Many thanks to Faithlife for providing a copy in exchange for review. Their generosity has not affected my opinion of the material.
We can never think too frequently on the gift of our salvation and the sacrifice Jesus undertook to accomplish it. I suspect this is why Donald Macleod offers no justification for the existence of Christ Crucified, despite it being perhaps “yet another” book on the topic. We need to constantly meditate on Jesus and His work, and a reminder to do so is not unwelcome. However, why not just pick up an old classic book on the cross? Is Macleod offering something unique in Christ Crucified?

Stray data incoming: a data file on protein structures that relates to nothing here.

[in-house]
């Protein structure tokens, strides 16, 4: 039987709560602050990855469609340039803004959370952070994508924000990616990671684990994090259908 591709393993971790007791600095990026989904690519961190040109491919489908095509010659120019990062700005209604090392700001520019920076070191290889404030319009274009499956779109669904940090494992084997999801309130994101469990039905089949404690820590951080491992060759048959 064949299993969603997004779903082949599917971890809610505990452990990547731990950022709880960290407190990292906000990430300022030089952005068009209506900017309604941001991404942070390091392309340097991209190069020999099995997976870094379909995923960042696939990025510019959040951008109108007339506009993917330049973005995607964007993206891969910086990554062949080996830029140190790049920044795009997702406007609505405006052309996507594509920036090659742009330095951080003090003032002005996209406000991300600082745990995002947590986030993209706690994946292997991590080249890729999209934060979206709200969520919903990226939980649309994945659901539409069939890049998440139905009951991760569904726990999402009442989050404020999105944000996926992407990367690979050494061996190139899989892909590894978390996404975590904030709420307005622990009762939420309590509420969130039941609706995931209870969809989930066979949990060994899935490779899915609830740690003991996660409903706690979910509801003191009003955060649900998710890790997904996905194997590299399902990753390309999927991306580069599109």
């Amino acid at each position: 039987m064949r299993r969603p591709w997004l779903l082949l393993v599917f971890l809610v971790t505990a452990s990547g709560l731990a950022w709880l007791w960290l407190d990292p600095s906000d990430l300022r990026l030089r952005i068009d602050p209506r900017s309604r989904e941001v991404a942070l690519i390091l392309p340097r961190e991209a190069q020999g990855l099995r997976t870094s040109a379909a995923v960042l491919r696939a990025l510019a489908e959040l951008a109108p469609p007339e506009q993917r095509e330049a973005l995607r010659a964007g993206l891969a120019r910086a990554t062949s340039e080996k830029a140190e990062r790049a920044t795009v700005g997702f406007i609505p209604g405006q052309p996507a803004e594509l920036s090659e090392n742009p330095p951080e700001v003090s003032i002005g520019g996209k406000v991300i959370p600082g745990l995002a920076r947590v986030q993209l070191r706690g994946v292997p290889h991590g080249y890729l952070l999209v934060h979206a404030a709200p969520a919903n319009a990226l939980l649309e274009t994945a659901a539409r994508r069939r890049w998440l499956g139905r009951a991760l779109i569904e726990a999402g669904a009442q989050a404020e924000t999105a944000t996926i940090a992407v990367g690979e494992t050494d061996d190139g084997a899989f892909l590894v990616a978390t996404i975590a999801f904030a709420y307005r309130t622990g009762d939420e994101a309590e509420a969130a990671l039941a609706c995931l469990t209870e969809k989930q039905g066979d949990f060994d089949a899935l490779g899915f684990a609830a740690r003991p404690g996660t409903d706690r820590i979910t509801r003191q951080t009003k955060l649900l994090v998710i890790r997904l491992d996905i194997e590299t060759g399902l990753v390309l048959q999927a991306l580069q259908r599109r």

Christ Crucified is split into two larger sections. The first, consisting of three chapters, traces the Gospel narratives of Jesus’ life, death and resurrection. The second, in eight chapters, considers “words” that interpret the work of the cross: substitution, expiation, propitiation, reconciliation, satisfaction, redemption and victory.
The latter section may sound familiar to anyone who has read books such as Stott’s The Cross of Christ, Morris’ The Apostolic Preaching of the Cross, Murray’s Redemption Accomplished and Applied, and more recently, Peterson’s Salvation Accomplished by the Son. Being a fan of these books and teaching a class on the subject at CCBCY, my first question was, “how is Christ Crucified any different?”.